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Publication numberUS3106443 A
Publication typeGrant
Publication dateOct 8, 1963
Filing dateSep 9, 1960
Priority dateSep 9, 1960
Publication numberUS 3106443 A, US 3106443A, US-A-3106443, US3106443 A, US3106443A
InventorsGeorge R Cuthbertson, Ernest B Dodge
Original AssigneeUs Rubber Co
Export CitationBiBTeX, EndNote, RefMan
External Links: USPTO, USPTO Assignment, Espacenet
Anti-blemish paint compositions and method of applying them to the surfaces of uncured rubber articles
US 3106443 A
Abstract  available in
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Description  (OCR text may contain errors)

United States Patent This invention relates to improved anti-blemish paint Y compositions for application to the surfaces of uncured rubber articles prior tothe introduction of such articles into curing molds.

Anti-blemish paints have been used in the tire industry for many years to reduce the defects resulting from en'- trapment of air .during tire molding operations. In the absence of such anti-blemish paints, it was found that, when a raw tire carcass was shaped into the complex shape of a finished tire, air was trapped in localized areas between the surface of the raw tire Vand the mold. Some of this trapped air isnot eifectively dissolved or expelled during the molding operation, and prevents the portions of the tire under the air pockets from contacting the mold and undergoing a normal cure. Thisresults in a tire with different degrees of curing and with visible unsightly defects. This problem is particularly pronounced in the sidewalls of the tires. Although improved methods of constructing molds equipped with air vents are in use, the problem has not been overcome. In order to alleviate the problem of air entrapment, it is common in the tire industry to paint the surface of a raw, uncured, unshaped tire with an anti-blemish paint. Conventionally, an antiblemish paint comprises natural rubber, which is compounded with `a large amount of a coarse pigment and a relatively large amount of a fatty acid or fatty acid soap.

Although the use of anti-blemish paints has reduced the number of tires which are .rejected because of mold defects, such use has not entirely overcome the problem of mold defects, and has yadditionally given rise to other problems. Thus, it has been found that the use of prior art anti-blemish paints results in folds .in the sidewall area of the tires, which folds may and do open when the tire is subjected to continuous exing in road dliving and cause early tire failures; moreover, these folds are always unsightly. Additionally, it has beenfound that the use of prior art anti-blemish paints causes the easy incidence of ozone cracking, this defect probably being due to the extremely high strain distortions 'which are set up in the rubber phase of the anti-blemish paint lm as a result of the highpigment-to-rubber ratio which must be used in the paint.

It is therefore an object of this inventionto provide antieblemish paints which, when applied to uncured rubber articles, eliminate air pockets between molds and such anticles placed therein, and which additionally do not impair resistance to ozone cracking and enhance ability to resist failure through repeated flexing.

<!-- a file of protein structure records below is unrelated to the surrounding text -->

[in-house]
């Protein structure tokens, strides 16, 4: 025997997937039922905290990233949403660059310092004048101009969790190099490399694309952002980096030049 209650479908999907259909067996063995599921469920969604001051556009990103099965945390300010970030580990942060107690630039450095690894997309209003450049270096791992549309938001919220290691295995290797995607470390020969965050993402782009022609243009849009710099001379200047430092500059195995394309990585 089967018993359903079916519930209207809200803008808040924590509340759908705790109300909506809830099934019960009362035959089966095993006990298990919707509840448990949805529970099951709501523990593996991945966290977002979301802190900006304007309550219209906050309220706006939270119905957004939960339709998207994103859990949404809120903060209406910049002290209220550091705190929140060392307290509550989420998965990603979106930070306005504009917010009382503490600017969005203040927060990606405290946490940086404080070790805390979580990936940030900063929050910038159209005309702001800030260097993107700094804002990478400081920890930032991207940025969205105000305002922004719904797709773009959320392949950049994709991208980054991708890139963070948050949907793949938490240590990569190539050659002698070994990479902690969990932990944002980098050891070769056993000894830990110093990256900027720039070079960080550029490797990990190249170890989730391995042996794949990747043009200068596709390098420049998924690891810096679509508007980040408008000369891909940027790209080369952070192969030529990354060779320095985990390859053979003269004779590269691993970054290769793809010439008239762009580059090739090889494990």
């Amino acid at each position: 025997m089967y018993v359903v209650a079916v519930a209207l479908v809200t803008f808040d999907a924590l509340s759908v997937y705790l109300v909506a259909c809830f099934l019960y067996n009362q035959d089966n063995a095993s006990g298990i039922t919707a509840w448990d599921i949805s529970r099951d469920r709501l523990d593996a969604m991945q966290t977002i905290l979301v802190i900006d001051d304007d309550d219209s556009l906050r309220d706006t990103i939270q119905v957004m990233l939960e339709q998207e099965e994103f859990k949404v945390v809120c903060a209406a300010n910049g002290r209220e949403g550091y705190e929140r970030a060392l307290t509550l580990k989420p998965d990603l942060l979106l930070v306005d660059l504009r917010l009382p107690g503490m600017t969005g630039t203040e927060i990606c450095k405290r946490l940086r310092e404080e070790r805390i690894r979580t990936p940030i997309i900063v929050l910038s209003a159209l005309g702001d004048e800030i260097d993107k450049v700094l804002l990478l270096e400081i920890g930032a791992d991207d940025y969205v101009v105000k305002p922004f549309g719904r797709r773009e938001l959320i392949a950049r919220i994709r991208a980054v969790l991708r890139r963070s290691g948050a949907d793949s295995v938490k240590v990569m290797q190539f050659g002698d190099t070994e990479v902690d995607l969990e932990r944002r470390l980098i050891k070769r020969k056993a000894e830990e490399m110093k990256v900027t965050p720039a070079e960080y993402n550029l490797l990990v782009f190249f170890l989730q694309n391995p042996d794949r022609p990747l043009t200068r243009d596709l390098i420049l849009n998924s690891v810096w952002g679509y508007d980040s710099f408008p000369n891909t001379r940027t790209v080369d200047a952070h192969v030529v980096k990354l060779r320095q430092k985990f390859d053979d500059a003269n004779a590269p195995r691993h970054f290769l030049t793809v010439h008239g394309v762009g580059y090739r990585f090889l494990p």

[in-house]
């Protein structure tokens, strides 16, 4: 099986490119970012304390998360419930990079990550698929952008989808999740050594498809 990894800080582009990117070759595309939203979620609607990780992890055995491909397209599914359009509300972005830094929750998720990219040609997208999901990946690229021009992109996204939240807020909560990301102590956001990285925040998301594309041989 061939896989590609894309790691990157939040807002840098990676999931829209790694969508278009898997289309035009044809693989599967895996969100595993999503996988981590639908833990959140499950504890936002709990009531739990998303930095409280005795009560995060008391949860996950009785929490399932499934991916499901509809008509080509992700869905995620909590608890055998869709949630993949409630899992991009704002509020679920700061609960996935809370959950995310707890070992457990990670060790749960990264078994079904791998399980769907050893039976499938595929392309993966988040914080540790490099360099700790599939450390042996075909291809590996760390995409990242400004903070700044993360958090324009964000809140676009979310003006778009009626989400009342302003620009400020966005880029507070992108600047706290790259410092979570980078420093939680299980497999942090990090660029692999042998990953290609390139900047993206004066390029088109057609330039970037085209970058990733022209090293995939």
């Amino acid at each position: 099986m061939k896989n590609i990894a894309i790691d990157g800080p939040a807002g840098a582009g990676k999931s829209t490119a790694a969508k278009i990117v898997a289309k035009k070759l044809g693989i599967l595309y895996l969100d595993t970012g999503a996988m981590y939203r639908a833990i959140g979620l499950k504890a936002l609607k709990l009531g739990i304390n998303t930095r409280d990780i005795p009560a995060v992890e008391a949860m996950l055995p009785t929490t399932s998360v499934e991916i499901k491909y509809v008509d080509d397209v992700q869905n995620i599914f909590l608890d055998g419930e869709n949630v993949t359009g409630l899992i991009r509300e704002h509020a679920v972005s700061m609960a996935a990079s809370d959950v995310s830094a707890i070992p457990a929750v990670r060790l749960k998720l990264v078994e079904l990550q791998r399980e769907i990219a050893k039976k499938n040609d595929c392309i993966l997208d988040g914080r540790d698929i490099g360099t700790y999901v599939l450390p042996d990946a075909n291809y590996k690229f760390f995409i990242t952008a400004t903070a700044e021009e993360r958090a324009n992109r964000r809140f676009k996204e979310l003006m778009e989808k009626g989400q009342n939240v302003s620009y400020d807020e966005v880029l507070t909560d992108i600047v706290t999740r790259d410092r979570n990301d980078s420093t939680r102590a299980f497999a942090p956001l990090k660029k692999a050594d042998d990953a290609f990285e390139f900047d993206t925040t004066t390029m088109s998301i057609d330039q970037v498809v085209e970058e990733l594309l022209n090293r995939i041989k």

It is an additional object of this invention to provide improved anti-blemish paints by utilizing syntheticcispolyisoprene as the elastomeric vehicle therein.

According to this invention, it has been discovered that anti-blemish paints having enhanced properties are obtained by dispersing in `a petroleum solvent an elastomeric Vcomposition comprising cis-polyisoprene as an essential ingredient, wherein the cispolyisoprene contains from about 85% to about 97% of isoprene radicals joined in a cis-configuration. Moreover, according to this invention, a method of molding tires having sidewalls with unimpaired ozonev resistance and enhanced resistance to 3,106,443 Patented Oct. 8, 1963 iiexing failures has been discovered which comprises applying the described ranti-blemish paint containing cispolyisoprene to a raw tire carcass over the area which forms the sidewalls of the molded tire, and molding said raw tire carcass to form a cured tire.

The use of synthetic cis-polyisoprene in an antiblemish paint composition demonstrates marked improvements over the similar use of natural rubber. Thus, when an anti-blemish paint composition containing natural rnb` ber was applied to raw tire carcasses, it was found by factory inspection over ya long period of time that a total of 1013% of cured tires which were marred by blisters and folds was produced. However,A when the synthetic cis-polyisoprene anti-blemish paint of this invention was substituted for that containing natural rubber, the incidense of tires showing folds and blisters was reduced to 2.4-4%. In other words, the use of the cis-polyisoprene anti-blemish paint reduced the number of reject tires to less than fone-third of the number obtained when natural rubber anti-blemish paint was used.

The anti-blemish paints of this invention are compounded according to conventional prior art techniques. Generally, the cis-polyisoprene is mixed with a filler, usually a reinforcing carbon black, and other compounding ingredients in a conventional Banbury mixer. The resultant elastomer-ic component, suitably containing from about 75 to about 80 parts of synthetic cis-polyisoprene, is then dispersed in a petroleum solvent, together with a coarse pigment, such as lamp black, and a fatty acid or a fatty acid soap. A typical formulation follows:

Y Parts by weight Compounded cis-polyisoprene l0() Coarse filler 100e-500 Fatty acid or fatty acid soap 20-500 Y The above components are dispersed in suficient petrofor the fatty acid or fatty acid soap in the above formu.